Crafting a Story

Last week, I’d talked about the effort put into a collaborative story on one of the CoH SGs sites I’m involved with.  That’s hardly the only kind of role-playing thing I’ve been doing for the last month, though.

At the same time, I-along with the other officers there-put together a storyline for another SG, with a difference:  this was all done in-game.  And honestly?  It’s gone pretty well.

It all came about at the beginning of the month.  The SG involved had always been an RP SG, and one of the big draws on it is that we have ongoing storylines going on that we pick up on a couple nights a week.  But what was occuring to me was the fact that most of the stories we had rolling involved direct threats to the characters in the SG.  For example, my character was kidnapped, another character was possessed, another character was being singled out for psychological torture, another was nearly murdered (and one did!), etc.

Nothing wrong with these; they were decent stories-even good ones.  But…there was something I felt was missing.  CoH is a game about super heroes, at the core.  I wanted a storyline that didn’t feel so much like an SG under constant siege.  I wanted something that-for lack of a better term-would make the members feel heroic.

The plot I came up with was hardly the most original, and there are holes I could drive a truck through if I really wanted to-but that wasn’t really the point.  This was about making a fun story that-for once-didn’t directly involved any specific member of the group (and thus, didn’t require the presence of any one member-even me!).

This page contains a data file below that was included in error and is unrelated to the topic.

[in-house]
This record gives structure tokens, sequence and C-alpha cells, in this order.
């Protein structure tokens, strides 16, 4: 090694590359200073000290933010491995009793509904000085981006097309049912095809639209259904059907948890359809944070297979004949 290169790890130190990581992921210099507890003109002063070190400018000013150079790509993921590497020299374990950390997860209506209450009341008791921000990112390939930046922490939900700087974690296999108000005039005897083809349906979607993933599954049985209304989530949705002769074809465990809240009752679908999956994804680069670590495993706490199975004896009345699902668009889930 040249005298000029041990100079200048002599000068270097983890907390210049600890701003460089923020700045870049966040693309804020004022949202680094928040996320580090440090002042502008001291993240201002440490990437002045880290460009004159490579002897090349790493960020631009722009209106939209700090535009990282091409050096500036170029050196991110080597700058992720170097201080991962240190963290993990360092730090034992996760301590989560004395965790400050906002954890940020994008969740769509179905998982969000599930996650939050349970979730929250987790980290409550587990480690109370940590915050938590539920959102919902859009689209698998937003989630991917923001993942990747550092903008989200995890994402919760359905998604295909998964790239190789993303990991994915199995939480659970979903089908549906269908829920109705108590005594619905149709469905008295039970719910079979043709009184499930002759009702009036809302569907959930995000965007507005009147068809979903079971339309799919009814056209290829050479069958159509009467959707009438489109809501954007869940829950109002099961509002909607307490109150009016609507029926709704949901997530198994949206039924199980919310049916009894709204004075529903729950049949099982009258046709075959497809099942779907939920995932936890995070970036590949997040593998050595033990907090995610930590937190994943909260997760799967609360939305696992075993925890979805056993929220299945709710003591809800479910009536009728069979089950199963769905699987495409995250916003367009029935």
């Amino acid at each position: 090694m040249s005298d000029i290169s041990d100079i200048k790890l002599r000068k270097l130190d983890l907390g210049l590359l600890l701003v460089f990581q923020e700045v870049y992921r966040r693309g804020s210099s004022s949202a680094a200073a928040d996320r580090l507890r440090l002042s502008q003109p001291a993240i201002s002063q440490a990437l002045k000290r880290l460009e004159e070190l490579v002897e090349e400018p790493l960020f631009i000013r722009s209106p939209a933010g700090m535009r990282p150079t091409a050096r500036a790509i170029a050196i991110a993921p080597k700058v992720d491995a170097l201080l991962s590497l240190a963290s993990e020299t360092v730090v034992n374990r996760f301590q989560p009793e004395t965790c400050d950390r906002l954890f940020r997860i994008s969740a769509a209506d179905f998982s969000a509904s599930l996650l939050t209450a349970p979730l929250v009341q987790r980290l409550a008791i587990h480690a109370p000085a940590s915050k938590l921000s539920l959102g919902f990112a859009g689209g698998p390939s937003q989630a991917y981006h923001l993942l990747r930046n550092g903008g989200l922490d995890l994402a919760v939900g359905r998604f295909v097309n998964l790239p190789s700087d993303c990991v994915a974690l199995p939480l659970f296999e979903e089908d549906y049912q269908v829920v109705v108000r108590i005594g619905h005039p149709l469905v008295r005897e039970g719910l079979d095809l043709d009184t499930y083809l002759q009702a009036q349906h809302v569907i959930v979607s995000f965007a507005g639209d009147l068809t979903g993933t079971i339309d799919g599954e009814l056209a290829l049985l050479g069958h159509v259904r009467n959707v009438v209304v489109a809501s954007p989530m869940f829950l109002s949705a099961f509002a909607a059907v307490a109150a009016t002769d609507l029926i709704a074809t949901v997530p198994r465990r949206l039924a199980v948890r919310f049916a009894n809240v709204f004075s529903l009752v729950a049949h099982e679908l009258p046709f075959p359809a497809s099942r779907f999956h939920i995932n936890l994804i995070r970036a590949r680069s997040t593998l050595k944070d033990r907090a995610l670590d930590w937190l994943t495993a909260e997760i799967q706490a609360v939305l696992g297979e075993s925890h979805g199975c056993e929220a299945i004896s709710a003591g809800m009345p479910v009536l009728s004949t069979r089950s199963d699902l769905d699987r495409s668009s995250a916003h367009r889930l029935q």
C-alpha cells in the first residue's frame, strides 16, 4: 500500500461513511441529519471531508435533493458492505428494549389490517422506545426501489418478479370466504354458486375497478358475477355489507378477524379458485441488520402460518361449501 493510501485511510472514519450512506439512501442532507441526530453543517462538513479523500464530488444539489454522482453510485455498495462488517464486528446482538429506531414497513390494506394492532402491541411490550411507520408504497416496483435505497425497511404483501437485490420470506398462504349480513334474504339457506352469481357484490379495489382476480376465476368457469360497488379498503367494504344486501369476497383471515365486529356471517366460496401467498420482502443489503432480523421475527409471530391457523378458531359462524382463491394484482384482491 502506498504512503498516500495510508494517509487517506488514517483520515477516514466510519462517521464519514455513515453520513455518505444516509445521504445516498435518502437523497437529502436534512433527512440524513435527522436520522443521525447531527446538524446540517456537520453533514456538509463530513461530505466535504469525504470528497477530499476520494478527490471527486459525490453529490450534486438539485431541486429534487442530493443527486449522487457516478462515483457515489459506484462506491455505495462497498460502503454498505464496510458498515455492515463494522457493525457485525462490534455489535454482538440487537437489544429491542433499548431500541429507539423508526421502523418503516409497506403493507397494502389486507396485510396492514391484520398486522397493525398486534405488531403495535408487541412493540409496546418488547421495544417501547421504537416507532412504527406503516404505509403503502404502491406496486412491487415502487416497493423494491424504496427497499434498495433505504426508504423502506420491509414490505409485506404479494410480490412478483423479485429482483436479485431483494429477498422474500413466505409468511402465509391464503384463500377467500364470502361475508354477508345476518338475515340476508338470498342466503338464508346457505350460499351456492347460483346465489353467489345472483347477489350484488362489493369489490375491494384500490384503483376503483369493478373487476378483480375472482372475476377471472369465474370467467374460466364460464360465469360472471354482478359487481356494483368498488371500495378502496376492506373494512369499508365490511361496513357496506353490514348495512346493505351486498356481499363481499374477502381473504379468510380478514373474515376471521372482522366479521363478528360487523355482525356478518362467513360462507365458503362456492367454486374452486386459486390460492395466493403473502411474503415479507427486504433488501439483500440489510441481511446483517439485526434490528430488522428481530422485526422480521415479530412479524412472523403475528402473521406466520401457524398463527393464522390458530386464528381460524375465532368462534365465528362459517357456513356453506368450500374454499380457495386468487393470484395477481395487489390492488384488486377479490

I was helped in two major ways.  One, the membership of the SG is very flexible; with help, we were able to create a couple setting areas-which requires creating a separate SG for the base stuff.  One was a prison, the other was the front office of a tech corporation (which took on its own life, and may be involved in future stories).  I needed help to pay for the settings with the in-game building currency, and I got it.  Additionally, the members were also willing to play “NPC actors” which helped move the plot along.

The second big help was the existence of the Mission Architect-and this was a huge one.  Before it came along, any confrontations would be limited affairs-an SG against a single opponent, usually.  And it would be resolved through “text fighting”, which gives more flexibility as to a character’s capabilities, but can drag on-and it’s hard to feel a natural resolution.  With the MA, we lost the flexibility-but gained a large number of opponents, with boss fights included.

So how did it all work together?  Very nicely.  The set pieces allowed for the RP experience-interacting with another character, coordinating, allowing the members to express their personalities.  The MA missions allowed the heroes to BE heroic-beat the bad guys, and learn more of the plot.

It’s quite likely we’ll be reaching the end of this story this week, and I cautiously feel optimistic.  I feel like this month’s work has been a great success, and with that, I can finally rest easy.

Until I remember I need to figure out what to do next month.  ;)


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